6 Steps On How To Polish Granite Countertops

Polished granite gives your kitchen a sleek, subtle look. Unfortunately, polished countertops are expensive hence not many homeowners can afford them. Luckily, you can install rough countertops then polish them later on. Interested in learning how to polish granite countertops? Here are the steps to follow:

Step 1: Clean the countertops

Everything begins here as you can’t polish dirty countertops. Thankfully, cleaning the countertops is easy. You need warm water and a mild detergent. Mix the two, then apply them on the surfaces using a soft cloth.

Once you are done with cleaning, dry the surfaces with a microfiber cloth. You should never leave the surfaces wet or damp as you put the surfaces at the risk of staining.

Step 2: Make or buy the polish.

You can get the polish in two ways: you can make it or buy it. To make the polish, get a small bowl, baking soda, warm water, and fork. Mix 3 parts baking soda and 1 part water until you get a smooth thick paste. Ensure the paste is smooth before using it.

If you aren’t a dab hand at DIY projects or you don’t want to go through the trouble of making your own polish, buy the polish from your local retail store. When making the purchase, ensure the polish is suitable for granite. As a rule of thumb, avoid general-purpose polishing products as they have been shown to damage granite.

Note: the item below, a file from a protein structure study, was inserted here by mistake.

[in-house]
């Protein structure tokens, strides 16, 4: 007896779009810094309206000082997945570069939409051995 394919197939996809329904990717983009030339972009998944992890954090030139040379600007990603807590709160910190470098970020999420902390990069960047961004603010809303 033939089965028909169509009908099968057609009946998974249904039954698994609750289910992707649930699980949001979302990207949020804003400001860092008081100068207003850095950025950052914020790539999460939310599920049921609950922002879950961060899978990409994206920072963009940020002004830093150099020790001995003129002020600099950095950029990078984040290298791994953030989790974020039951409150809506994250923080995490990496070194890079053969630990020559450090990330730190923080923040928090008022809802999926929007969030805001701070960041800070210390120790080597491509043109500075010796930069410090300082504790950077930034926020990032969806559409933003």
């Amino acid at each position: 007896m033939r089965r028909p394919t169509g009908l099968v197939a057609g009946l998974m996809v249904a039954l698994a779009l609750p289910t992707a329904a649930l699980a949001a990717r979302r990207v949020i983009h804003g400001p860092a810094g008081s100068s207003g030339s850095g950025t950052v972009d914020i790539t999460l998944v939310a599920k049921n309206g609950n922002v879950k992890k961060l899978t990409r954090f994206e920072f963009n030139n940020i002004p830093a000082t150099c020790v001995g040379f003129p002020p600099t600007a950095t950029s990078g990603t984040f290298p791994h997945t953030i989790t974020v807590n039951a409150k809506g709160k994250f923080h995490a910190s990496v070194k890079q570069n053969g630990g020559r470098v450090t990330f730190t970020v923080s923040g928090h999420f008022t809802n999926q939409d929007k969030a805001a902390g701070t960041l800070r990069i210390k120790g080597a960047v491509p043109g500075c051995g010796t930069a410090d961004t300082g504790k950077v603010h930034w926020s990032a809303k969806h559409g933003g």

Step 3: Apply polish.

Once you have your polish, your next step should be to apply the polish on your countertops. Place a thin, even coating of the paste on the surfaces. If using baking soda paste, place small dollops of it across the countertops using a spoon.

If using retail granite polish, spray it lightly over your countertops and let it sit there for at least 2 minutes.

Step 4: Buff the countertops

After applying the polish, use a clean, soft cloth and work the polish into the granite. Start from one corner and work your way evenly over the countertop. Rub the polish into the countertops in small circles, making sure you buff the edges as well.

You should note that you should always use a soft cloth for buffing as using a more abrasive cloth will scratch the granite and damage it.

Step 6: Wipe off excess polish

It’s normal to have an excess polish, and the excess streaks can easily ruin the polished surface’s appearance. To remove the excess polish, use a soft cloth and dampen it lightly with warm water.

Use the cloth to wipe down your countertop and eliminate any remaining baking soda paste or retail granite polish.

If you find excess water on the countertops after wiping it down, dry it off using another cloth.

In most cases, your countertops will polish up nicely, but if your countertops have deep scratches, the above remedies won’t get the work done. In such a case, you have no way out other than to hire a professional to polish the surfaces for you.